Monday, August 4, 2008

Live Review: MGMT @ the National, July 29

It took about a week to recover from four shows in five days (it’s no mean feat the older you get). The icing on that delightful, if somewhat ridiculous, cake of musical delectableness was my second absolutely yummy MGMT show in as many nights, this one at the absolutely gorgeous National.

I felt like half of Richmond was there with me, the place was so busy. We were treated to fantastic opening sets by Kuroma and Violens, both of whom you should immediately seek out and fall in love with. As for MGMT, well, they picked up right where they left off from the 9:30 show.

A very, very lengthy instrumental intro led into “4th Dimensional Transition,” which felt a bit fast but not horribly so. My favorite MGMT song, “Pieces of What,” was next, and the twang slayed me once more. It’s one of those songs that has the ability to turn my knees to jelly whenever I hear it. Before launching into “Weekend Wars,” the National was sanctioned as a “cool place to play,” which pleased the assembled mob greatly. As for the song itself, well, “Weekend Wars” was spotless as can be, with slightly less bratitude in the vocals than can be found on the Oracular Spectacular LP.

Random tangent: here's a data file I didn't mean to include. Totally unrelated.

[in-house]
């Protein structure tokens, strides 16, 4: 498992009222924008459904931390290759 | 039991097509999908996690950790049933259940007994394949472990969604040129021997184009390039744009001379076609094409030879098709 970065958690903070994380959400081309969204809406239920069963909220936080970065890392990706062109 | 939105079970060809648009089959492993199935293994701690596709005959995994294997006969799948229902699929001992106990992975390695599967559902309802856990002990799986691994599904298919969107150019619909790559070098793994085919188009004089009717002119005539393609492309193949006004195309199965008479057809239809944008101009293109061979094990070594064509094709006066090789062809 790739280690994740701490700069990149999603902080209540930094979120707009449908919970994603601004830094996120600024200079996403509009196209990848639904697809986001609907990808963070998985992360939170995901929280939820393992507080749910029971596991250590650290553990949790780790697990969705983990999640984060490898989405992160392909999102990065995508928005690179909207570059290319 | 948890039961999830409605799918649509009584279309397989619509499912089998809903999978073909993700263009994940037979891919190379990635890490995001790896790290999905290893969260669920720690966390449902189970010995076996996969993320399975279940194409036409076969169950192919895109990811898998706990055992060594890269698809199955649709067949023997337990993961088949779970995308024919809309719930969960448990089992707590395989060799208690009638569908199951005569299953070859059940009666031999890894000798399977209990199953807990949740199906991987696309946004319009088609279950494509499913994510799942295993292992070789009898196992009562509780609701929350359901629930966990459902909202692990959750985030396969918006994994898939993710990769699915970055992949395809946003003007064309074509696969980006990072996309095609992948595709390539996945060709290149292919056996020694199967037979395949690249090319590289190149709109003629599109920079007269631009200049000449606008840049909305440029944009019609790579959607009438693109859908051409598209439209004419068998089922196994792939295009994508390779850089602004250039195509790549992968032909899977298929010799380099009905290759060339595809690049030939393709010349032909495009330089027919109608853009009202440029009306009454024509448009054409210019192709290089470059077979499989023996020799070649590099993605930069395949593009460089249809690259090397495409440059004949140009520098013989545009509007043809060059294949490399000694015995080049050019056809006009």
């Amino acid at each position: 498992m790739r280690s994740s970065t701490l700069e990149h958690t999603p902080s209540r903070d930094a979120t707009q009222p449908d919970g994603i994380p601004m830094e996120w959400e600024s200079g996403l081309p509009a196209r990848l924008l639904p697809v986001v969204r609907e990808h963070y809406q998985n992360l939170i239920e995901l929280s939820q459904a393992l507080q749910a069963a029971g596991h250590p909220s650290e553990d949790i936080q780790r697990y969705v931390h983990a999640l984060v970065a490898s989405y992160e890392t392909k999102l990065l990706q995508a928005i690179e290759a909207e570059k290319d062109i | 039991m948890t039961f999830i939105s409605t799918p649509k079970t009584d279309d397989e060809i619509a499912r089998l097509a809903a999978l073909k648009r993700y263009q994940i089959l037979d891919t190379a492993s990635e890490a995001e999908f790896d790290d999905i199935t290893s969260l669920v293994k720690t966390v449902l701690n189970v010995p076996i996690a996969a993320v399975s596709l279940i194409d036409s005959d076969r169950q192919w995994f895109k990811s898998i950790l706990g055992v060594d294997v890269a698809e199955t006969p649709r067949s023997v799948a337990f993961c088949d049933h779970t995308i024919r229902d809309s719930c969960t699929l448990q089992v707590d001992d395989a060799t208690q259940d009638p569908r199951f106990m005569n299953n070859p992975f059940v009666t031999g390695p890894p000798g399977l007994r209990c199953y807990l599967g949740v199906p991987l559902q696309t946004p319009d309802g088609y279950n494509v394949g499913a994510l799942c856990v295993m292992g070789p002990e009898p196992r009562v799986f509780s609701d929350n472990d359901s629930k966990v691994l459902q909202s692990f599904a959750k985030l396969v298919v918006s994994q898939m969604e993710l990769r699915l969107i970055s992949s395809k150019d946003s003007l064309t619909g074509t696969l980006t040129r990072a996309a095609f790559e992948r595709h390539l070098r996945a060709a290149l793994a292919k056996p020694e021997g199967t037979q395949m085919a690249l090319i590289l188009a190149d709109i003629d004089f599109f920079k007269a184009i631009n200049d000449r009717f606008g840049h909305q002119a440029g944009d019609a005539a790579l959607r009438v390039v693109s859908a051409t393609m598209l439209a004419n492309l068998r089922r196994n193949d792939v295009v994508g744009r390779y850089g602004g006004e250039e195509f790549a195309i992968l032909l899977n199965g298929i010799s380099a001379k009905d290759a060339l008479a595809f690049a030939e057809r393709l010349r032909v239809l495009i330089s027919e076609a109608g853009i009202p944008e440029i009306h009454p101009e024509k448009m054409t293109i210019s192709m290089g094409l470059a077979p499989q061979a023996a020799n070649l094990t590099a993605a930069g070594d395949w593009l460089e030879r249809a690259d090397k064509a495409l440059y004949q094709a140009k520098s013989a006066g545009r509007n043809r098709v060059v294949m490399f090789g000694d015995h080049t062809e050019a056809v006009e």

Hank from Kuroma ventured onto the stage to join MGMT for “Of Moons, Birds & Monsters,” and if there is one thing I think we’ve all learned over time it’s that you can never have enough guitars onstage. Hank was a welcome addition to the already full sound emanating from the stage. “The Youth” was next, which felt appropriate given the possible average age of the persons taking in the show.

The kids went absolutely out of their minds for “Electric Feel,” and you’re a stoic soul indeed if you’re not getting into the groove by the end of the song. Age and the need for sleep got the best of me, and as the strains of “Time to Pretend” filled the National, I stopped to ogle the adorable boy manning the merch booth before heading home, visions of electric eels dancing in my head. They’re not your grandparent’s lullabies, but MGMT works for me.


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